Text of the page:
‘There is life after diagnosis’: Navigating the challenges of dementia care and support

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“Each human being you meet with any kind of dementia was a human being before they developed their dementia,” says dementia advocate Teepa Snow. Photo by Shutterstock.

As the population grows larger and lives longer, dementia diagnoses are becoming increasingly common. With an estimated 6.5 million Americans age 65 and older living with Alzheimer’s or dementia today — a number that stands to grow to 13.8 million by 2060 without a significant breakthrough in treatment — getting the proper support and care has become increasingly challenging. In 2021, more than 11 million family members and other unpaid caregivers provided an estimated 16 billion hours of care to people with Alzheimer’s or dementia. They are without compensation and mostly untrained, forced into a new reality and straddling two worlds.  

The work is exhausting, overwhelming, and with relatively little societal support. Professional care is expensive, and quality memory care facilities are prohibitively expensive. It’s estimated that by 2050, Medicare spending on people with Alzheimer’s will total a projected $458 billion — an increase of 192% from today’s spending levels — and account for nearly 1 in every 3 dollars of total estimated Medicare spending.

Jonathan Bastian talks with occupational therapist and dementia care advocate Teepa Snow about what it means to have a dementia diagnosis and what the latest research and potential cures are. In her book, “Understanding the Changing Brain: A Positive Approach to Dementia Care,” Snow explains why experienced care is so crucial — not just for the patient, but for the caregiver — and shares some best practices and approaches.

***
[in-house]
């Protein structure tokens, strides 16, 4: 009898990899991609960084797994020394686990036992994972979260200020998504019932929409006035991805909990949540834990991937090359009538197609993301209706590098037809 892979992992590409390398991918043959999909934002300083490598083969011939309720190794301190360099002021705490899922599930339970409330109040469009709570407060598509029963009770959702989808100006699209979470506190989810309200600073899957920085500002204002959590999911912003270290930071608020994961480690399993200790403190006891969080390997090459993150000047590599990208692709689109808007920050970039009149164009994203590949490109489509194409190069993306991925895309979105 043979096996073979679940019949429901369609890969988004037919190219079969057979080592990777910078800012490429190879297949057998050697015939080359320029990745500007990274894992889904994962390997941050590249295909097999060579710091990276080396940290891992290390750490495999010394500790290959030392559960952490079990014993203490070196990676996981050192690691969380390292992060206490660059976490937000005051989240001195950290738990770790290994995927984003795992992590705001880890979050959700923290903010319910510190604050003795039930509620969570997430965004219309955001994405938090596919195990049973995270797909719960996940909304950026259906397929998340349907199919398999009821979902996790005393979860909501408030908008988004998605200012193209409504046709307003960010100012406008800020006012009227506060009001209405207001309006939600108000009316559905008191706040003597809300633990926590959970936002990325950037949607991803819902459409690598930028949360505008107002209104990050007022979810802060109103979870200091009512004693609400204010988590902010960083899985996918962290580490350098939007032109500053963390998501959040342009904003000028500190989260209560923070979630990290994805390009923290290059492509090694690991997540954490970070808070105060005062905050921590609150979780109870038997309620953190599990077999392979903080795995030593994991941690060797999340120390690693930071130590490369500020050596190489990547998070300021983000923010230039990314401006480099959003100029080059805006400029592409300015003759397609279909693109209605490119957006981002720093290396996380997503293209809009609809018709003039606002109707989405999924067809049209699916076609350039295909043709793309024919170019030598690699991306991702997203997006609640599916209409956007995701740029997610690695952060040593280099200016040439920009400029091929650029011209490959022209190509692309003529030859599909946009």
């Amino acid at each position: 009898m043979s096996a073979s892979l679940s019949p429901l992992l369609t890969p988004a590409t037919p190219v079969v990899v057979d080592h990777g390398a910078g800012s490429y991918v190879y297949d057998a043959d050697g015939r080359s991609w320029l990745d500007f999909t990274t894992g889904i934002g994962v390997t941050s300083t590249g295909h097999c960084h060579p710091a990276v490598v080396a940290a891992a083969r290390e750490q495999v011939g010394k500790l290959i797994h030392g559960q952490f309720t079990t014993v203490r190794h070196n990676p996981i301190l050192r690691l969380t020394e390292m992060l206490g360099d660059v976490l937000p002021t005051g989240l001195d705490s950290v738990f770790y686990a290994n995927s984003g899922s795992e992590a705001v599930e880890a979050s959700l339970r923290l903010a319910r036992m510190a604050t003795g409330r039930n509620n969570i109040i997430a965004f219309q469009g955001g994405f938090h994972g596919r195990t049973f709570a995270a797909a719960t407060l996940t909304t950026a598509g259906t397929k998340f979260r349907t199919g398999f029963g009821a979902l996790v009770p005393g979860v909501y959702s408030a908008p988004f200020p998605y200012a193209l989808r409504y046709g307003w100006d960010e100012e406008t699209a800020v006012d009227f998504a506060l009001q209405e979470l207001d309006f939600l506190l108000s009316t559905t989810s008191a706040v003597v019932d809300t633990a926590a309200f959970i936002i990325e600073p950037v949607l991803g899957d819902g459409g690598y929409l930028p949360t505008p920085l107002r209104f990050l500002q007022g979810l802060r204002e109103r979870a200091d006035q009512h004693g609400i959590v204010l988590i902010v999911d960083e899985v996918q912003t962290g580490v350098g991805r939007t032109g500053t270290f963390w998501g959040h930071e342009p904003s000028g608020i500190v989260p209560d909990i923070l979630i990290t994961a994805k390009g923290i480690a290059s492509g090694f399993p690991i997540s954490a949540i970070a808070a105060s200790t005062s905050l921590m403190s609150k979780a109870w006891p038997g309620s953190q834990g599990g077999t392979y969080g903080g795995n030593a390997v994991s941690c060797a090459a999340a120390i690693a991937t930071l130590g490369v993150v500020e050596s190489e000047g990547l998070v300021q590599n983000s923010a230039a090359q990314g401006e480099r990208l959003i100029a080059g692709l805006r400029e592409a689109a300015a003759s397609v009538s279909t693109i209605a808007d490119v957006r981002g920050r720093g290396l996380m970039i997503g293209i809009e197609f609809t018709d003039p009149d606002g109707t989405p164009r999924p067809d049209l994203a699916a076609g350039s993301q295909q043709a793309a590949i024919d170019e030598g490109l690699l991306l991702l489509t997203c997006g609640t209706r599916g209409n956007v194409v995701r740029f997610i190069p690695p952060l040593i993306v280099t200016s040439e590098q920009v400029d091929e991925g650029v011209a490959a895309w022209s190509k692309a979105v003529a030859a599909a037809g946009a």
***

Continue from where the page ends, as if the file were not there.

“The outlook isn't as awful as it has been,” says Snow. “The tricky part is, as long as we have so much ignorance out there about this condition we call dementia, it's going to surprise people and make life miserable for them for quite some time until we start to help people recognize there is life after the diagnosis. We’ve just got to figure it out.” 

Jay Newton-Small with her father. Courtesy of Jay Newton-Small.

For Time correspondent Jay Newton-Small, the lack of societal support she encountered when it came to her own family’s experience with Alzheimer’s inspired her to come up with a solution. After her father's diagnosis, Newton-Small took a leave of absence to help with his care. She explains how caregiving affected her mother’s health and how her ability to tell her fathers story transformed his care when she needed to put him into a memory care facility. 

“I wanted people to know him, so I wrote one page — I kind of plastered the community with it and it really transformed his care,” she says. “The staff remembered it, and they told each other about it.” 

Newton-Small created and now runs MemoryWell, a national network of more than 350 journalists writing the life stories of those living with Alzheimer's and dementia.

“We tell their stories so they can be better introduced to their caregiving staff, whether they're in acute settings in hospitals, or whether they're in long term care settings,” Newton-Small says, “with the goal of being able to make those connections and build that empathy, which I think the system really, really lacks.”

Teepa Snow pictured here emphasizes that “until there’s a cure, there is care.” In her book, “Understanding the Changing Brain: A Positive Approach to Dementia Care,” author Teepa Snow says that, “one of the biggest mistakes we make is we set dementia support and care up as though it's like a job that anybody could do. I mean, how hard could it be? And it's like, the most difficult kind of work you can do.” Photo by courtesy of Teepa Snow.

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Andrea Brody